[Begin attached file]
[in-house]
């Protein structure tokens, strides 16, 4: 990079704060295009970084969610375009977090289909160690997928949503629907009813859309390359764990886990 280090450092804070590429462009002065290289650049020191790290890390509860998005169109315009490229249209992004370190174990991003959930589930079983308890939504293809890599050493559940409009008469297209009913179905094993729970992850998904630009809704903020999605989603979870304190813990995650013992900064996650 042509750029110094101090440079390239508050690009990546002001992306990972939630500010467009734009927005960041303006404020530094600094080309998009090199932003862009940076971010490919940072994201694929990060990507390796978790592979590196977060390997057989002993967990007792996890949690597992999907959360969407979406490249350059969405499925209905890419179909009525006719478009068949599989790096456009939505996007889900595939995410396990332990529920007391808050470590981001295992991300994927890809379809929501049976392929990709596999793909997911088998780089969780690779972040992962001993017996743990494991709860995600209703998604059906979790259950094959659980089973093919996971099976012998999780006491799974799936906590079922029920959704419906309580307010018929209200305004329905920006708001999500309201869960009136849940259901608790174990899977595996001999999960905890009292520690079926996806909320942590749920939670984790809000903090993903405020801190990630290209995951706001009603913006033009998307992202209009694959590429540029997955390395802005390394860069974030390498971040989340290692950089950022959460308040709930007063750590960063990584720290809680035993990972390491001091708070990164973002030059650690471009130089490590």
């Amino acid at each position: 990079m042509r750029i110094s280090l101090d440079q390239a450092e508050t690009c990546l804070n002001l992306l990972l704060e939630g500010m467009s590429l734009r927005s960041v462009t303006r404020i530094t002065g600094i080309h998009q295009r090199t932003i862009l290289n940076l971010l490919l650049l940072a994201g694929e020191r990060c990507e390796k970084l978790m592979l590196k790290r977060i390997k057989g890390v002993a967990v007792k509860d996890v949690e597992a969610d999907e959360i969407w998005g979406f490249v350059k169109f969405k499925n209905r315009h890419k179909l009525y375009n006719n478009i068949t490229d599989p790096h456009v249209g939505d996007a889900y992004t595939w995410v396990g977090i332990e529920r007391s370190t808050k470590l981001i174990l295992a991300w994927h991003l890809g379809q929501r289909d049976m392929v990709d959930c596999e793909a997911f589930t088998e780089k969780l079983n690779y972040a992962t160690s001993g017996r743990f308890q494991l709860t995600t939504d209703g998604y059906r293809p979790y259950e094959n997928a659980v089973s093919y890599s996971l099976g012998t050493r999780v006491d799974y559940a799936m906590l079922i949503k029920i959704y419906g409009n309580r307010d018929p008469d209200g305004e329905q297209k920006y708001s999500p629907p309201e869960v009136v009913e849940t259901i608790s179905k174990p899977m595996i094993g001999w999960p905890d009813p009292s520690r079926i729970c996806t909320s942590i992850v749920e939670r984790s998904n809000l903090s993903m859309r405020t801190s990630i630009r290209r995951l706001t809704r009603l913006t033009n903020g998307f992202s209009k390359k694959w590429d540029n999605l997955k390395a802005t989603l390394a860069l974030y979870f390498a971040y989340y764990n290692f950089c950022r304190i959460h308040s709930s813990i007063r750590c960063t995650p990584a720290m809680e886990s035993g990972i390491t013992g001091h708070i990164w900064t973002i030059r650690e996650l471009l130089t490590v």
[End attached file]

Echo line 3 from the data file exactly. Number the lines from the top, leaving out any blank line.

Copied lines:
């Amino acid at each position: 990079m042509r750029i110094s280090l101090d440079q390239a450092e508050t690009c990546l804070n002001l992306l990972l704060e939630g500010m467009s590429l734009r927005s960041v462009t303006r404020i530094t002065g600094i080309h998009q295009r090199t932003i862009l290289n940076l971010l490919l650049l940072a994201g694929e020191r990060c990507e390796k970084l978790m592979l590196k790290r977060i390997k057989g890390v002993a967990v007792k509860d996890v949690e597992a969610d999907e959360i969407w998005g979406f490249v350059k169109f969405k499925n209905r315009h890419k179909l009525y375009n006719n478009i068949t490229d599989p790096h456009v249209g939505d996007a889900y992004t595939w995410v396990g977090i332990e529920r007391s370190t808050k470590l981001i174990l295992a991300w994927h991003l890809g379809q929501r289909d049976m392929v990709d959930c596999e793909a997911f589930t088998e780089k969780l079983n690779y972040a992962t160690s001993g017996r743990f308890q494991l709860t995600t939504d209703g998604y059906r293809p979790y259950e094959n997928a659980v089973s093919y890599s996971l099976g012998t050493r999780v006491d799974y559940a799936m906590l079922i949503k029920i959704y419906g409009n309580r307010d018929p008469d209200g305004e329905q297209k920006y708001s999500p629907p309201e869960v009136v009913e849940t259901i608790s179905k174990p899977m595996i094993g001999w999960p905890d009813p009292s520690r079926i729970c996806t909320s942590i992850v749920e939670r984790s998904n809000l903090s993903m859309r405020t801190s990630i630009r290209r995951l706001t809704r009603l913006t033009n903020g998307f992202s209009k390359k694959w590429d540029n999605l997955k390395a802005t989603l390394a860069l974030y979870f390498a971040y989340y764990n290692f950089c950022r304190i959460h308040s709930s813990i007063r750590c960063t995650p990584a720290m809680e886990s035993g990972i390491t013992g001091h708070i990164w900064t973002i030059r650690e996650l471009l130089t490590v």